Fittingly, Stewart’s former Canadian Grand Prix broadcast partner will introduce his old friend at the October gala. Stewart will become the second British driver to be named to the Canadian Motorsport Hall of Fame since the International category was introduced, joining last year’s inductee Nigel Mansell.

In his nine formula 1 seasons, Stewart scored a total of 27 wins, 17 poles and 43 podiums in 99 starts. racing in Canada, Stewart scored back-to-back wins in the 1971 and 1972 Canadian Grands prix in a Tyrrell at Mosport International Raceway, now Canadian Tire Motorsport Park (CTMP). In 1971, Stewart arrived at CTMP as that year’s World Champion. He led 51 of 64 laps in a rain- and fog-shortened race. He lapped all but two cars in collecting his sixth win of 1971.

Stewart returned to CTMP in 1972, where he was faultless, winning another Canadian Grand Prix. Stewart also started from pole at CTMP in 1970 and scored points in two other Canadian races with a sixth in 1968 at Mont-Tremblant and a fifth at CTMP in 1973, which turned out to be his last start in Formula 1. Stewart withdrew from the 1973 season finale at Watkins Glen after teammate François Cevert died in an accident at the track.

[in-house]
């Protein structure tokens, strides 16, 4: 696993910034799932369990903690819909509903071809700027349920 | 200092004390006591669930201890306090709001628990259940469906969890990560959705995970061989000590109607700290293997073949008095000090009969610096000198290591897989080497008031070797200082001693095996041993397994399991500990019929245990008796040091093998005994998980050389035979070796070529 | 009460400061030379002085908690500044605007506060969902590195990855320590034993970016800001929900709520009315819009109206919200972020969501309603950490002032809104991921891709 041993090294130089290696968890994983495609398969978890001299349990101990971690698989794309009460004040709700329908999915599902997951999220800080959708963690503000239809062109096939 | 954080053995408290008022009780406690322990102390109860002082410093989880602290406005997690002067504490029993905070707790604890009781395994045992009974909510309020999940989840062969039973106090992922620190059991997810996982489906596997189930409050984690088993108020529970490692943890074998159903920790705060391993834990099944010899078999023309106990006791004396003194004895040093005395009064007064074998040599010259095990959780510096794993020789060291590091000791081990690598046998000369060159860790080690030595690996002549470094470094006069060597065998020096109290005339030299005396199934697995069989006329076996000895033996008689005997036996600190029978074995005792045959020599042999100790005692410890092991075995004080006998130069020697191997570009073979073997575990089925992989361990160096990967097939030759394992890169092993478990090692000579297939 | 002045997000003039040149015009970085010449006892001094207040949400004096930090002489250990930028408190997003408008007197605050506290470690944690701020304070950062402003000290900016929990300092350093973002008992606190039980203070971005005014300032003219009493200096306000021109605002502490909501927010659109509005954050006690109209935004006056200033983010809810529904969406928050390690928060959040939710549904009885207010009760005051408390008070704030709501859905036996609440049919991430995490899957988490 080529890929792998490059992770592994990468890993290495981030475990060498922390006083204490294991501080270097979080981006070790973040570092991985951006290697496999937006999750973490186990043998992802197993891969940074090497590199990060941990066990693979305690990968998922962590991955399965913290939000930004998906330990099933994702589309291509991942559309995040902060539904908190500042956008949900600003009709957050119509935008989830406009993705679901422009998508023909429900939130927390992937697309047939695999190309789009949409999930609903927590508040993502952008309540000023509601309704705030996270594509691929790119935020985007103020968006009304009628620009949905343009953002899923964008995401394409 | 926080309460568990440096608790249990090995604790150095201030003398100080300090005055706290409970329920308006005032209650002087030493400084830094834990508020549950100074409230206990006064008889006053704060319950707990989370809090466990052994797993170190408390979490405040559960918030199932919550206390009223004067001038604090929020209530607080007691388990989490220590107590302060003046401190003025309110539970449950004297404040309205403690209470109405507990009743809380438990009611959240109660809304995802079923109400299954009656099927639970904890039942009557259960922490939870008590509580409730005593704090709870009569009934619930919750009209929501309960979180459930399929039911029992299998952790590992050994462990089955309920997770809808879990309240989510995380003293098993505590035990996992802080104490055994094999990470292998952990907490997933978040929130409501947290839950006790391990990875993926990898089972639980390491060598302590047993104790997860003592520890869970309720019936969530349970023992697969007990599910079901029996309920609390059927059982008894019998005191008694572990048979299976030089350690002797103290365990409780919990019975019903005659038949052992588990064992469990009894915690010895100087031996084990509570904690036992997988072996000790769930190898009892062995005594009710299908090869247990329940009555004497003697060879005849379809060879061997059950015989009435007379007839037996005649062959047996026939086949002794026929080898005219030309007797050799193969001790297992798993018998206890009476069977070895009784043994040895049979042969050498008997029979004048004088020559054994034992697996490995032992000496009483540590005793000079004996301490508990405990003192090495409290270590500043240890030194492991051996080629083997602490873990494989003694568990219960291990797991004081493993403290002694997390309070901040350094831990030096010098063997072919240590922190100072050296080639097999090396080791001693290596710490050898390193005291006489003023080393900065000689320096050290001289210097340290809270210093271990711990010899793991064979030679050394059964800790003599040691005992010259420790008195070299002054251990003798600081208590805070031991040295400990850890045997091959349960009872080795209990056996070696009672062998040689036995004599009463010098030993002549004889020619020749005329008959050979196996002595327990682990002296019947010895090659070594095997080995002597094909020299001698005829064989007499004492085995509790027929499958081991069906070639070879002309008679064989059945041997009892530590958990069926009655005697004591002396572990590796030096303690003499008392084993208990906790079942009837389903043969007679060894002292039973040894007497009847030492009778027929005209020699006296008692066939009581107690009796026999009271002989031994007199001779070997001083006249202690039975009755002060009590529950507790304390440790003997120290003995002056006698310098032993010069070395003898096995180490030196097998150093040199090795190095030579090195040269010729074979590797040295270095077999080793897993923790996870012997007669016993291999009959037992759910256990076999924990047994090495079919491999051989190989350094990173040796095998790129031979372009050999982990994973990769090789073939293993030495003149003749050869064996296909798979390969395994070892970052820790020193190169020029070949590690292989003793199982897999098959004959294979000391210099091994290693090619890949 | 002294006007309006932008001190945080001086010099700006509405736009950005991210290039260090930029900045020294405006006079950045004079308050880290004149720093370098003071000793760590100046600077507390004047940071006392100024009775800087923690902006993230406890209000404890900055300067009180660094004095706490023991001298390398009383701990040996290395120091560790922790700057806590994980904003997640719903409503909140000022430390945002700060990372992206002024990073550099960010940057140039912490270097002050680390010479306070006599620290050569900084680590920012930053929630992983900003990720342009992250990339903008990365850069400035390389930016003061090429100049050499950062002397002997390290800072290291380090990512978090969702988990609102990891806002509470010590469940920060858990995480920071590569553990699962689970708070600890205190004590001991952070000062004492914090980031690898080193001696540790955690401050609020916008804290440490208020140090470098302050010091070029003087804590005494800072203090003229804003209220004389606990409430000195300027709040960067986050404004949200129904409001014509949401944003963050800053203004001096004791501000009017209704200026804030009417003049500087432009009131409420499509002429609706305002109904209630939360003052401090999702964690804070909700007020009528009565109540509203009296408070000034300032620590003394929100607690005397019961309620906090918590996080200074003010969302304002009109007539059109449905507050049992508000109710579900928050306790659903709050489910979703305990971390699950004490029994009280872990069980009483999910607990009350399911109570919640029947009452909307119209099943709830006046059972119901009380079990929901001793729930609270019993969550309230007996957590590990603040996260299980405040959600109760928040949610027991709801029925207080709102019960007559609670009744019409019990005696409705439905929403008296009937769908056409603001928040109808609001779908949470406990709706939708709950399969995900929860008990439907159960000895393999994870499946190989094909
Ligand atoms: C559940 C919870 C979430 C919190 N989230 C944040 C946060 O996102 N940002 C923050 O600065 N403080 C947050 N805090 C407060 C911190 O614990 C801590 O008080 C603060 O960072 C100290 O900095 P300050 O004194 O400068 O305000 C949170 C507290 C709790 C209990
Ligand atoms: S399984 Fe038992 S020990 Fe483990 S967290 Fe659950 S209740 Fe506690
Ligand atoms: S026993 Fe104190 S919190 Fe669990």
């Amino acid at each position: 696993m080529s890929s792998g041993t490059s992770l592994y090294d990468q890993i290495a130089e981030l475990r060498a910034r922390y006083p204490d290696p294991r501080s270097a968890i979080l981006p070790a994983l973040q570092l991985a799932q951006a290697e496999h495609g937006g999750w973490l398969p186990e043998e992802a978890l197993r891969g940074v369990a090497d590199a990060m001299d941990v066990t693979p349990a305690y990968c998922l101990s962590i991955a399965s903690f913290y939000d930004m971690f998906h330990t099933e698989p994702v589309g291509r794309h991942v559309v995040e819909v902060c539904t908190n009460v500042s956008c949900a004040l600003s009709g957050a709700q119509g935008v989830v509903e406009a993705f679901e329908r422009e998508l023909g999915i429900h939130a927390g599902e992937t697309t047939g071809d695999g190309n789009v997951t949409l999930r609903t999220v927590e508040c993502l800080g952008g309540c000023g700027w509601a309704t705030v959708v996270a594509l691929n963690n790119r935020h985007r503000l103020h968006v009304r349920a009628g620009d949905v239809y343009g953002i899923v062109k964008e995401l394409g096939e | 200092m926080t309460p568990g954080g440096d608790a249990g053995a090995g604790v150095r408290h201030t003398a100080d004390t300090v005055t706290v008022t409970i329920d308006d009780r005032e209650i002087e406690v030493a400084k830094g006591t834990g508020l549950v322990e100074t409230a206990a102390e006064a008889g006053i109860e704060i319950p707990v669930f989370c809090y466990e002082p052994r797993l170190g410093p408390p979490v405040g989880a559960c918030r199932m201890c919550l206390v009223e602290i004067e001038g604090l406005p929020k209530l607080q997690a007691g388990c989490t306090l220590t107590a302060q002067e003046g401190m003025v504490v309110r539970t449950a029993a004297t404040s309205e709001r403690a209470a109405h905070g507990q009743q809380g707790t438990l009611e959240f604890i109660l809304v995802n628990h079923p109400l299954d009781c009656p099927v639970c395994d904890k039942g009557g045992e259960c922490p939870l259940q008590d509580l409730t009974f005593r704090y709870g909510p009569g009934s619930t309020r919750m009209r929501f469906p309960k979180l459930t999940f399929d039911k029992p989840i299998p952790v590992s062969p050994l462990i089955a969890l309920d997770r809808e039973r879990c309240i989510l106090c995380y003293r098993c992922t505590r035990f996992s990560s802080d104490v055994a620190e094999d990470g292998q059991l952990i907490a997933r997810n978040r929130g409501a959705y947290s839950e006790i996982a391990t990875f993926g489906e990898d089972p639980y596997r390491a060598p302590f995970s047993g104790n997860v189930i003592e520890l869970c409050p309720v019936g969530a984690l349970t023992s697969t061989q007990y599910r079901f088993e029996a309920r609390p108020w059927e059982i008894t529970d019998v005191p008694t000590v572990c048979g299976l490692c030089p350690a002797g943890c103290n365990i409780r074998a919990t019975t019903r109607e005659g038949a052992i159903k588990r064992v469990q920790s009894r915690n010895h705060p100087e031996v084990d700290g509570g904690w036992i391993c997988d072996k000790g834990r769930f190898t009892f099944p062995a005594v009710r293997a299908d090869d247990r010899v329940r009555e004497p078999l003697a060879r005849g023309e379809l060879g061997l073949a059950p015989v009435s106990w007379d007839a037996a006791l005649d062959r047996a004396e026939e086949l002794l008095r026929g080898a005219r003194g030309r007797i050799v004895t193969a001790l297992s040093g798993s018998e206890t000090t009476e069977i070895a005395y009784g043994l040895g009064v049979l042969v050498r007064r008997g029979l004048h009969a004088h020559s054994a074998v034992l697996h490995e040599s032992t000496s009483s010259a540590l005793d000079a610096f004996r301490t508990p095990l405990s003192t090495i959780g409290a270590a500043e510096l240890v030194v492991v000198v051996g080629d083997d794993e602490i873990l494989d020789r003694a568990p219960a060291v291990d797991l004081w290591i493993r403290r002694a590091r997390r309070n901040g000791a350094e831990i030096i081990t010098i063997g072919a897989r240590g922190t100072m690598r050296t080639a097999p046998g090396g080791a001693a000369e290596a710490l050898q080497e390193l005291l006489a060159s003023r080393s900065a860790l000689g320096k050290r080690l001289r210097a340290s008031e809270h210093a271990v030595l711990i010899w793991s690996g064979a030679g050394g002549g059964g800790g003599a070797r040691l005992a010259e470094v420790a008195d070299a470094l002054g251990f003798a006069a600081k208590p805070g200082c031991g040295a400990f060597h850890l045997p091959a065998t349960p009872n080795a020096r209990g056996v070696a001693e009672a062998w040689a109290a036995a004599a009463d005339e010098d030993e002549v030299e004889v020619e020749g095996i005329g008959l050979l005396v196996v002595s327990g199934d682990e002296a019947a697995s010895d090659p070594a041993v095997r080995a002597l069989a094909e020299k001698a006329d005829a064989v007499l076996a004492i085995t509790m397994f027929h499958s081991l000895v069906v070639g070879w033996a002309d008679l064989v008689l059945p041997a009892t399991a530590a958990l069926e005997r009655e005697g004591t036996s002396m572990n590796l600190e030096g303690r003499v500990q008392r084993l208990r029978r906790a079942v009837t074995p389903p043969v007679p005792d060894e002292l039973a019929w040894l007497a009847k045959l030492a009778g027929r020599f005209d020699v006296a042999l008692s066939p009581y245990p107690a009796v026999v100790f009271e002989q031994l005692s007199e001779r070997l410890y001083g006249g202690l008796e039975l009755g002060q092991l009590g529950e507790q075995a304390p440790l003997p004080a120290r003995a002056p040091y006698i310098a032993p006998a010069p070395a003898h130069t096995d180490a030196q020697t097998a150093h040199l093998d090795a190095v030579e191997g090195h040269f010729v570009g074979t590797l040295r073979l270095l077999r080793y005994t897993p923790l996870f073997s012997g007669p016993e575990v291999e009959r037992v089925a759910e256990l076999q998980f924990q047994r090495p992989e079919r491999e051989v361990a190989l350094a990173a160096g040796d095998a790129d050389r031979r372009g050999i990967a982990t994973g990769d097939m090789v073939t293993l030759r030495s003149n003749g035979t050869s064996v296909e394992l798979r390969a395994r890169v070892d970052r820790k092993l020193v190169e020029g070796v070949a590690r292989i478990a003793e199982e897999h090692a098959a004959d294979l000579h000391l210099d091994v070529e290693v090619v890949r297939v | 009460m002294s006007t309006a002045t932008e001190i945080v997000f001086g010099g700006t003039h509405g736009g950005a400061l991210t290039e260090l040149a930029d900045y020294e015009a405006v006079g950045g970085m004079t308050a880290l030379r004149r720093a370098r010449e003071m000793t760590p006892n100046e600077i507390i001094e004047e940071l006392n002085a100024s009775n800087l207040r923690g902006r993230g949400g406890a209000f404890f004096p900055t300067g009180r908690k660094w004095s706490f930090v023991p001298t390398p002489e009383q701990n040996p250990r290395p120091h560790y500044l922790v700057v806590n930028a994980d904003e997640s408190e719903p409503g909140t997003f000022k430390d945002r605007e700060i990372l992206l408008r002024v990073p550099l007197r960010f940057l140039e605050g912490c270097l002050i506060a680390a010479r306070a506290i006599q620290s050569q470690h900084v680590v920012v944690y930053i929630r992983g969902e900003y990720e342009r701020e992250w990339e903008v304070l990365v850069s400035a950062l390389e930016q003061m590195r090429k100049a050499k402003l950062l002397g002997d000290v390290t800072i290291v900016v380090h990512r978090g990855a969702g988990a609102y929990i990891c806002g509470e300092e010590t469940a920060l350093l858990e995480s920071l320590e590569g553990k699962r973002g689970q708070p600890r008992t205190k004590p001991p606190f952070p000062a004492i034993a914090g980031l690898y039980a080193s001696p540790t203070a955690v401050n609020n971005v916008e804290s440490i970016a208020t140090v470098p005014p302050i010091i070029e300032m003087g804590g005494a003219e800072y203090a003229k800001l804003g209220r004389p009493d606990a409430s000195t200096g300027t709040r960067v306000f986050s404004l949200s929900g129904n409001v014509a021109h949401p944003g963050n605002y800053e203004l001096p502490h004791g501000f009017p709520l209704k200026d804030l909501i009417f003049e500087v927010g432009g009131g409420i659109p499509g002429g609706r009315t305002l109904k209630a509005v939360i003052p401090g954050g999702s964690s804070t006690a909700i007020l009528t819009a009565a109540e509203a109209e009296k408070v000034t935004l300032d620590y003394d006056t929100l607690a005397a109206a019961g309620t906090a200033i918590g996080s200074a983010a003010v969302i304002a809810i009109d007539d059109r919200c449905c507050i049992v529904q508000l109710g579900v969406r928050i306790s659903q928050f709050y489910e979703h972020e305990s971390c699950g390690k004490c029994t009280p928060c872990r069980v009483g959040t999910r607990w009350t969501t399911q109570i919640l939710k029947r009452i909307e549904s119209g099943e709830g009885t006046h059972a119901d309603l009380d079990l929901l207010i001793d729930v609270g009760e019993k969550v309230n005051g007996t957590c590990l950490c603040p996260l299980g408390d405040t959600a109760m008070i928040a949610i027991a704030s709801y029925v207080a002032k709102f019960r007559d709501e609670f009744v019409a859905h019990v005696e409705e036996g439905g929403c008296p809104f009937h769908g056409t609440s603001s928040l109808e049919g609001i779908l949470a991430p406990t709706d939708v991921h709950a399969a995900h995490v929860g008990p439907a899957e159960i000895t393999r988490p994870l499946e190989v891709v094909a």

Competing in an era where Formula 1 drivers often raced in multiple series, Stewart agreed to drive for the fledgling Carl Haas team in the 1971 Can-Am Championship.

Behind the wheel of a Lola T260, Stewart wrestled pole from the powerful McLaren team’s Denny Hulme and Peter Revson in his Can-Am debut at CTMP before a mechanical failure forced him to retire from the lead. Stewart won the next race at Mont-Tremblant, beating the two McLarens in a head-to-head battle and delivering Carl Haas’s maiden Can-Am victory. Tee Scotsman’s two triumphs that year helped him finish third overall in the standings behind champion Revson and runner-up Hulme.